Let's start with the basics. The prose is gorgeous, full of magic but with a dose of darkness to remind you how most fairytales, in their original form, are gritty, violent things. It's not overly stuffy though; this story could've easily been twice as long but Arden deftly chooses her words for the maximum impact and wonder. The unique voice Arden uses in the novel also ups the immersion factor for the reader. The pacing is wonderful too. It's impossible to put down and yet each chapter is satisfying. Arden's handling of Russian folklore is expert as well. From the little loyal domovoi to the infamous Koschei the Deathless, Russia's rich tradition of folklore is represented so well here. I studied Russian at university and it made my heart so happy to read as Arden wove all these separate creatures into one, cohesive tale. 

Of course, it's not a review without a look at the characters. Vasya is just wonderful. She's spunky and strong but still naive and young enough to not fully appreciate what's happening around her. And yet, she also has these moments of outrageous courage and wisdom well beyond her years. I would consider Vasya to be one of those great fantasy heroines, always knowing she's different and owning it naturally, and Arden writes her in such a way that you really feel everything she does throughout the story. Of the secondary characters, Morozko is fascinating to me and I thought Solovey was very well done. Often animal characters grow silly through a story but Arden knocked that out of the park. 

Immersive and beautiful, I could not recommend this book (and the whole series) highly enough. It's a truly lovely story with something that every reader can enjoy. I already can't wait to read it again. 

Note: I received a free Kindle edition of this book via NetGalley in exchange for the honest review above. I would like to thank NetGalley, the publisher Del Rey Books, and the author Katherine Arden for the opportunity to do so.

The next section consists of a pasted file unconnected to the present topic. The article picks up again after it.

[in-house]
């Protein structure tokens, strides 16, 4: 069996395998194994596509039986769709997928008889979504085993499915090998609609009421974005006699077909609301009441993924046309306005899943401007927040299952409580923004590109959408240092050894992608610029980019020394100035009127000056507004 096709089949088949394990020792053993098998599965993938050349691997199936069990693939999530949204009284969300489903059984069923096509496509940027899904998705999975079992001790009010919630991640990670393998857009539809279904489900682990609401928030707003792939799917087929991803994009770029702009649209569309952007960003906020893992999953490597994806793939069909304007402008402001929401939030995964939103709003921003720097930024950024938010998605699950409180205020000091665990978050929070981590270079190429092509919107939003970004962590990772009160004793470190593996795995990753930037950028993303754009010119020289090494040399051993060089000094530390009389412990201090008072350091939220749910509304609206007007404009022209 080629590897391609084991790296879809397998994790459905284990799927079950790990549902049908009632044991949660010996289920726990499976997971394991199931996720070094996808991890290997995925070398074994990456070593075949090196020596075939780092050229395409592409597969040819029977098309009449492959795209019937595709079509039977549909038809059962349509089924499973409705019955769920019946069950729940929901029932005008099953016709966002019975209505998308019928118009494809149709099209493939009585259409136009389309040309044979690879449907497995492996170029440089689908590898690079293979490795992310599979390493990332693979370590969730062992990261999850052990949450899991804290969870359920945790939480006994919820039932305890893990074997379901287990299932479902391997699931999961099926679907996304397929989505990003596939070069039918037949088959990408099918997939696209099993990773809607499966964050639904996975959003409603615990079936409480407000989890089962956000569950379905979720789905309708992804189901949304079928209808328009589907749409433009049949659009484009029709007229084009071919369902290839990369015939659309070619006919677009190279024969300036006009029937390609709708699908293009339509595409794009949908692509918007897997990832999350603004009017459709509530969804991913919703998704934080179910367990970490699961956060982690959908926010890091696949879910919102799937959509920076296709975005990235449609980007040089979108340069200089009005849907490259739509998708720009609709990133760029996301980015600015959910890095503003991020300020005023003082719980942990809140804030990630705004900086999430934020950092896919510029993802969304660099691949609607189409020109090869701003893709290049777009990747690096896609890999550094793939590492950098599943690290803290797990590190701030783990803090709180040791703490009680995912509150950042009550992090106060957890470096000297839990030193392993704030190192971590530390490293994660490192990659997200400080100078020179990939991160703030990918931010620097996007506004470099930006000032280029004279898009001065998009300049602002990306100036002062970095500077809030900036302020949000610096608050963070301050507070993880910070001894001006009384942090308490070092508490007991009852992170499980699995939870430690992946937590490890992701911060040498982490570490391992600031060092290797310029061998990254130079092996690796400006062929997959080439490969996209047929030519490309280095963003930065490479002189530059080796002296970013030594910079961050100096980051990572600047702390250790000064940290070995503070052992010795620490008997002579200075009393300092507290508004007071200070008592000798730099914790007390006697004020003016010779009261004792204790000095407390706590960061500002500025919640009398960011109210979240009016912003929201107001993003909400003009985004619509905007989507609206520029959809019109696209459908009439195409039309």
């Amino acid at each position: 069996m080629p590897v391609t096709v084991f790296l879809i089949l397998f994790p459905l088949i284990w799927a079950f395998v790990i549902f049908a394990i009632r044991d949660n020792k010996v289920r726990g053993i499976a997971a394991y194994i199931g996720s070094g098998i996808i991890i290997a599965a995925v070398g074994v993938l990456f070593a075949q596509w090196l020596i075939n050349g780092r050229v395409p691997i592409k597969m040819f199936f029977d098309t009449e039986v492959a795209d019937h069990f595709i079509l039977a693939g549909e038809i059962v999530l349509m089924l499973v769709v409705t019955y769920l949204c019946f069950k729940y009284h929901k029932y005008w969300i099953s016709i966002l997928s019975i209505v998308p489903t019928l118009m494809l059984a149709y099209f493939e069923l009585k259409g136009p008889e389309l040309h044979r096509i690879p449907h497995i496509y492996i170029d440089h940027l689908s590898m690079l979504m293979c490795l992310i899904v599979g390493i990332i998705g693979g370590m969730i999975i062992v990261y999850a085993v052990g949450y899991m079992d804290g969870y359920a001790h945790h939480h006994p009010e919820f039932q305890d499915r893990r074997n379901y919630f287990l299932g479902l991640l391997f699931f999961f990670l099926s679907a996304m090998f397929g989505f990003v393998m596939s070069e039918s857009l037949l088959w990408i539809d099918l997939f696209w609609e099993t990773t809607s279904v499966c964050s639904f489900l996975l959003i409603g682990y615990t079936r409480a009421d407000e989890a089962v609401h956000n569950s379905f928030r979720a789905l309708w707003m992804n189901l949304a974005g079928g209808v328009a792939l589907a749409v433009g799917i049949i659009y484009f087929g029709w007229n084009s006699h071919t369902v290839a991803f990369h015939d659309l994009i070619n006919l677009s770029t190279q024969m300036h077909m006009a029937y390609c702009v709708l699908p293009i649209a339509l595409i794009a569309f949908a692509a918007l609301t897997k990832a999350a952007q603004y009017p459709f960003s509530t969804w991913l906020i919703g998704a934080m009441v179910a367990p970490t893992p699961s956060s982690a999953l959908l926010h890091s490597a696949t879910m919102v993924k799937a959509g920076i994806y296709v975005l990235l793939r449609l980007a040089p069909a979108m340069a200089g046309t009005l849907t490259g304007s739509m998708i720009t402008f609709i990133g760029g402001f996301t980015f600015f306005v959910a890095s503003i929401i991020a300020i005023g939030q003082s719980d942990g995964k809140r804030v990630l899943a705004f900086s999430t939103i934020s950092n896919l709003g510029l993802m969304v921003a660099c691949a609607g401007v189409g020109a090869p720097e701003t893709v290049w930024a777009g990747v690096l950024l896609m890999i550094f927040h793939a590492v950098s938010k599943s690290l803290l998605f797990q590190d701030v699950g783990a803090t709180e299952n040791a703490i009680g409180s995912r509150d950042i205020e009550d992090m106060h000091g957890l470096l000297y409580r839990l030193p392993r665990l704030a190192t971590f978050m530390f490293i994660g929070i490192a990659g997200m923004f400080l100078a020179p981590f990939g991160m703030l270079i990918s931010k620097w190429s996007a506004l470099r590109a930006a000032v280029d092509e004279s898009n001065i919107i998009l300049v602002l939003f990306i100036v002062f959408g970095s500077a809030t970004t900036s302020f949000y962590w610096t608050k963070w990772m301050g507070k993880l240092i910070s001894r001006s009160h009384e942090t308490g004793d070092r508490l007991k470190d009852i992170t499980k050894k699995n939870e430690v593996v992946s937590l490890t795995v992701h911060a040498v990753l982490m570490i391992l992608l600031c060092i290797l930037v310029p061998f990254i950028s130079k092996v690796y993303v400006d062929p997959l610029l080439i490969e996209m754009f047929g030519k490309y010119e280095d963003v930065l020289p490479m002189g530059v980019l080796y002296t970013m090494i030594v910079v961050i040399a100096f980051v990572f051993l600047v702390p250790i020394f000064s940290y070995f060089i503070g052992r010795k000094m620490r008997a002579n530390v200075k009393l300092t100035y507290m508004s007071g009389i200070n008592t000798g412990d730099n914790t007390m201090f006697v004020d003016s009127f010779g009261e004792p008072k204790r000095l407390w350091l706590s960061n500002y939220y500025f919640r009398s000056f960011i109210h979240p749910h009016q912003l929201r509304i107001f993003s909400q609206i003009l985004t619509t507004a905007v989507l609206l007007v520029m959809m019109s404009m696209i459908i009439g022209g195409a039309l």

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An excellent second installment.  There were a few points where I just was tired of the level of conflict, but it's fiction and that's what moves us forward.  I love how Arden weaves the tales, how she gets myth and legend and history all together.  And I'm eager to read the conclusion.
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This book picks up right where The Bear and the Nightingale left off, so I recommend not leaving too much time between reading these. Grief stricken by the deaths of Dunya and her father, Vasilisa sets out traveling with her horse, Solovey. She dresses as a boy for safety. She is reunited with her brother and her sister. After a skirmish with bandits, the Grand Prince of Moscow calls her a hero. Her deception becomes difficult to maintain. If the Grand Prince finds out she is a girl, her family will be in danger.

I love everything about this series. The combination of Russian folklore and medieval history is fascinating and unique.
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This was a very good follow-up to The Bear and the Nightingale.  While the book started off slowly for me, focusing mainly on Vasya's sister and brother, once Vasya (literally) rode back into the picture, everything picked back up. Vasya had to find her place in the city of Moscow, trying to please her sister, her brother, the Grand Prince, her old friend (?) Morozko, and most importantly, herself.  With the threats of being accused of witchcraft, having her true identity revealed, contracting an unwanted marriage, and helping to defend her people against invasion, Vasya must decide who she is, as well as who she wants to be.
The author, as in the first book, does wonderful job of transporting the reader back to medieval Russia, with all the sights, sounds, smells, and tastes.  I felt as though I could feel the steam of the bathhouses, see the muddy sludge of melting snow, and smell the inside of the towers where the women were confined.
While this is the second book in this series, the ending wraps up the action in the book quite nicely.  The story was exciting, well-developed, and compelling.  While the very end seemed just a little bit rushed, it didn't bother me.
This is a very good series, steeped in folklore and Russian history with a very strong heroine at the center.  I would definitely recommend it to anyone who enjoys YA, Fantasy, Adventure, Folklore, and/or Russian history.
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Definitely a worthy sequel! I must admit the first book in this trilogy had left me not completely satisfied, but "The Girl in the Tower" is another story altogether. 5 stars
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I absolutely loved this trilogy. The Girl in the Tower was a great followup to the first book, the action and excitement ramped up but it felt natural. I couldn't get enough of the characters and the world.